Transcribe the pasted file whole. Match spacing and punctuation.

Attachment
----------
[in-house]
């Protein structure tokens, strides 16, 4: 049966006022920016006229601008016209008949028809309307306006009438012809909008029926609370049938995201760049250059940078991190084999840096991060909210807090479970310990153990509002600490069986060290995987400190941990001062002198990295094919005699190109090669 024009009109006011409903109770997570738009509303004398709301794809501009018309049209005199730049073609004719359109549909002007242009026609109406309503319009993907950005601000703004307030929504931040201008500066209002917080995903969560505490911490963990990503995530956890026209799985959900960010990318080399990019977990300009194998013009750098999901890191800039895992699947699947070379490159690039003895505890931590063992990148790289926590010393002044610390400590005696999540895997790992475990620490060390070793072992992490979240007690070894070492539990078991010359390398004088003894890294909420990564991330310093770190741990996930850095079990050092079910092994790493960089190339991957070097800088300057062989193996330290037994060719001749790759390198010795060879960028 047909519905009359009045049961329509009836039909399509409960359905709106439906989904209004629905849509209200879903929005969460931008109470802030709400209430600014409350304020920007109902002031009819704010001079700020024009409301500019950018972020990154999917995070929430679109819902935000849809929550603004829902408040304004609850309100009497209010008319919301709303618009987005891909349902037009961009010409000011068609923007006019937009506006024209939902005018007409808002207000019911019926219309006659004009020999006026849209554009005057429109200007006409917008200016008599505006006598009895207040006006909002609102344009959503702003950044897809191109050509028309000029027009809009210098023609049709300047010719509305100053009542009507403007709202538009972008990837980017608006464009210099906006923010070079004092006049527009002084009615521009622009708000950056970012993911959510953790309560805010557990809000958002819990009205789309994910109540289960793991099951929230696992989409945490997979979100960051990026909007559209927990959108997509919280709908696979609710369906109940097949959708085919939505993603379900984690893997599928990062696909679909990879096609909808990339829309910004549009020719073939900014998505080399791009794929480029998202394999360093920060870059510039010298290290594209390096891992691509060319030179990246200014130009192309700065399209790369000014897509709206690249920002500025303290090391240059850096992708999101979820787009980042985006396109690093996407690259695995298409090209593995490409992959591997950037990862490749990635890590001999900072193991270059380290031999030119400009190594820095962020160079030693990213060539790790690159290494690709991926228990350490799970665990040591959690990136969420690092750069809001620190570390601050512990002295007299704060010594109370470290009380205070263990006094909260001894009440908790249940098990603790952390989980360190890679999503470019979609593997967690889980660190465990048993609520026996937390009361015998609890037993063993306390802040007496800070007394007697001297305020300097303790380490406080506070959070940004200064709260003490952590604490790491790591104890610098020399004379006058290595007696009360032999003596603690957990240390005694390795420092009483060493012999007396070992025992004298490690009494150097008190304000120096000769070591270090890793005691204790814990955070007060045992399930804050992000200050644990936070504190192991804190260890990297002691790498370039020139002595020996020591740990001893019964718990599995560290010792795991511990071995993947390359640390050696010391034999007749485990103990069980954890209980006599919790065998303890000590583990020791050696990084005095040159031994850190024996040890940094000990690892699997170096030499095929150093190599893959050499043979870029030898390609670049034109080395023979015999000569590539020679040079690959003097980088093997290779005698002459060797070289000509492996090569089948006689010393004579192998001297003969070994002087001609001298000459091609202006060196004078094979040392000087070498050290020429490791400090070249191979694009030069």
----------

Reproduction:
[in-house]
């Protein structure tokens, strides 16, 4: 049966006022920016006229601008016209008949028809309307306006009438012809909008029926609370049938995201760049250059940078991190084999840096991060909210807090479970310990153990509002600490069986060290995987400190941990001062002198990295094919005699190109090669 024009009109006011409903109770997570738009509303004398709301794809501009018309049209005199730049073609004719359109549909002007242009026609109406309503319009993907950005601000703004307030929504931040201008500066209002917080995903969560505490911490963990990503995530956890026209799985959900960010990318080399990019977990300009194998013009750098999901890191800039895992699947699947070379490159690039003895505890931590063992990148790289926590010393002044610390400590005696999540895997790992475990620490060390070793072992992490979240007690070894070492539990078991010359390398004088003894890294909420990564991330310093770190741990996930850095079990050092079910092994790493960089190339991957070097800088300057062989193996330290037994060719001749790759390198010795060879960028 047909519905009359009045049961329509009836039909399509409960359905709106439906989904209004629905849509209200879903929005969460931008109470802030709400209430600014409350304020920007109902002031009819704010001079700020024009409301500019950018972020990154999917995070929430679109819902935000849809929550603004829902408040304004609850309100009497209010008319919301709303618009987005891909349902037009961009010409000011068609923007006019937009506006024209939902005018007409808002207000019911019926219309006659004009020999006026849209554009005057429109200007006409917008200016008599505006006598009895207040006006909002609102344009959503702003950044897809191109050509028309000029027009809009210098023609049709300047010719509305100053009542009507403007709202538009972008990837980017608006464009210099906006923010070079004092006049527009002084009615521009622009708000950056970012993911959510953790309560805010557990809000958002819990009205789309994910109540289960793991099951929230696992989409945490997979979100960051990026909007559209927990959108997509919280709908696979609710369906109940097949959708085919939505993603379900984690893997599928990062696909679909990879096609909808990339829309910004549009020719073939900014998505080399791009794929480029998202394999360093920060870059510039010298290290594209390096891992691509060319030179990246200014130009192309700065399209790369000014897509709206690249920002500025303290090391240059850096992708999101979820787009980042985006396109690093996407690259695995298409090209593995490409992959591997950037990862490749990635890590001999900072193991270059380290031999030119400009190594820095962020160079030693990213060539790790690159290494690709991926228990350490799970665990040591959690990136969420690092750069809001620190570390601050512990002295007299704060010594109370470290009380205070263990006094909260001894009440908790249940098990603790952390989980360190890679999503470019979609593997967690889980660190465990048993609520026996937390009361015998609890037993063993306390802040007496800070007394007697001297305020300097303790380490406080506070959070940004200064709260003490952590604490790491790591104890610098020399004379006058290595007696009360032999003596603690957990240390005694390795420092009483060493012999007396070992025992004298490690009494150097008190304000120096000769070591270090890793005691204790814990955070007060045992399930804050992000200050644990936070504190192991804190260890990297002691790498370039020139002595020996020591740990001893019964718990599995560290010792795991511990071995993947390359640390050696010391034999007749485990103990069980954890209980006599919790065998303890000590583990020791050696990084005095040159031994850190024996040890940094000990690892699997170096030499095929150093190599893959050499043979870029030898390609670049034109080395023979015999000569590539020679040079690959003097980088093997290779005698002459060797070289000509492996090569089948006689010393004579192998001297003969070994002087001609001298000459091609202006060196004078094979040392000087070498050290020429490791400090070249191979694009030069």